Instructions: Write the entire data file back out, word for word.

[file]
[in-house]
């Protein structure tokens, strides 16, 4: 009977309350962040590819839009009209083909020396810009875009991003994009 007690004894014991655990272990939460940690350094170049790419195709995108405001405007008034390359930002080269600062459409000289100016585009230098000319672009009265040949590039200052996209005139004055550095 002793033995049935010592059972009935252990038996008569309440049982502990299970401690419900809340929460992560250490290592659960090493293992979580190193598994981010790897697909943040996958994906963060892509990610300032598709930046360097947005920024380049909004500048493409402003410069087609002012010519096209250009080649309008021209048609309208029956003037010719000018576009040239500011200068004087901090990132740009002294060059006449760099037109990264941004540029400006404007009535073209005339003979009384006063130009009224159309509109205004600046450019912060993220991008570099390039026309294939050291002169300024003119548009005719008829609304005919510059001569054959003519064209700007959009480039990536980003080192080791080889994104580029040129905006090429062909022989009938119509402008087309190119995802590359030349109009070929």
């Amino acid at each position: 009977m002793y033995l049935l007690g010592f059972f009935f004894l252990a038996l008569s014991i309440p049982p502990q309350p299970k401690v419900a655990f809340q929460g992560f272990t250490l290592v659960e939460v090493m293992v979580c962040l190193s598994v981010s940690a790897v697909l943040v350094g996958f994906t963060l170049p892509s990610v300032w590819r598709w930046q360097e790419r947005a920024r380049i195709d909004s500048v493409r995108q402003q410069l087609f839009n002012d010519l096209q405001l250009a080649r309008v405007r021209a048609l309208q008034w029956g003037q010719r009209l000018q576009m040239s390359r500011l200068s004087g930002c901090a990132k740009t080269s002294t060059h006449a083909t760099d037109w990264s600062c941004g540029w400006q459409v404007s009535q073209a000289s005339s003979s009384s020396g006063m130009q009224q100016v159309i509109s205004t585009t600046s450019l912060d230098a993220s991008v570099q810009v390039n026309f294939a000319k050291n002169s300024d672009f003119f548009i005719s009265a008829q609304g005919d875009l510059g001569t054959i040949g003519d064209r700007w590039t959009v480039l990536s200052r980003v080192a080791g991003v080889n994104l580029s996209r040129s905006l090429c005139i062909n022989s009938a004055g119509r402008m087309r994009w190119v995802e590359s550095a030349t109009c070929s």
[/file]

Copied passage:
[in-house]
């Protein structure tokens, strides 16, 4: 009977309350962040590819839009009209083909020396810009875009991003994009 007690004894014991655990272990939460940690350094170049790419195709995108405001405007008034390359930002080269600062459409000289100016585009230098000319672009009265040949590039200052996209005139004055550095 002793033995049935010592059972009935252990038996008569309440049982502990299970401690419900809340929460992560250490290592659960090493293992979580190193598994981010790897697909943040996958994906963060892509990610300032598709930046360097947005920024380049909004500048493409402003410069087609002012010519096209250009080649309008021209048609309208029956003037010719000018576009040239500011200068004087901090990132740009002294060059006449760099037109990264941004540029400006404007009535073209005339003979009384006063130009009224159309509109205004600046450019912060993220991008570099390039026309294939050291002169300024003119548009005719008829609304005919510059001569054959003519064209700007959009480039990536980003080192080791080889994104580029040129905006090429062909022989009938119509402008087309190119995802590359030349109009070929």
């Amino acid at each position: 009977m002793y033995l049935l007690g010592f059972f009935f004894l252990a038996l008569s014991i309440p049982p502990q309350p299970k401690v419900a655990f809340q929460g992560f272990t250490l290592v659960e939460v090493m293992v979580c962040l190193s598994v981010s940690a790897v697909l943040v350094g996958f994906t963060l170049p892509s990610v300032w590819r598709w930046q360097e790419r947005a920024r380049i195709d909004s500048v493409r995108q402003q410069l087609f839009n002012d010519l096209q405001l250009a080649r309008v405007r021209a048609l309208q008034w029956g003037q010719r009209l000018q576009m040239s390359r500011l200068s004087g930002c901090a990132k740009t080269s002294t060059h006449a083909t760099d037109w990264s600062c941004g540029w400006q459409v404007s009535q073209a000289s005339s003979s009384s020396g006063m130009q009224q100016v159309i509109s205004t585009t600046s450019l912060d230098a993220s991008v570099q810009v390039n026309f294939a000319k050291n002169s300024d672009f003119f548009i005719s009265a008829q609304g005919d875009l510059g001569t054959i040949g003519d064209r700007w590039t959009v480039l990536s200052r980003v080192a080791g991003v080889n994104l580029s996209r040129s905006l090429c005139i062909n022989s009938a004055g119509r402008m087309r994009w190119v995802e590359s550095a030349t109009c070929s």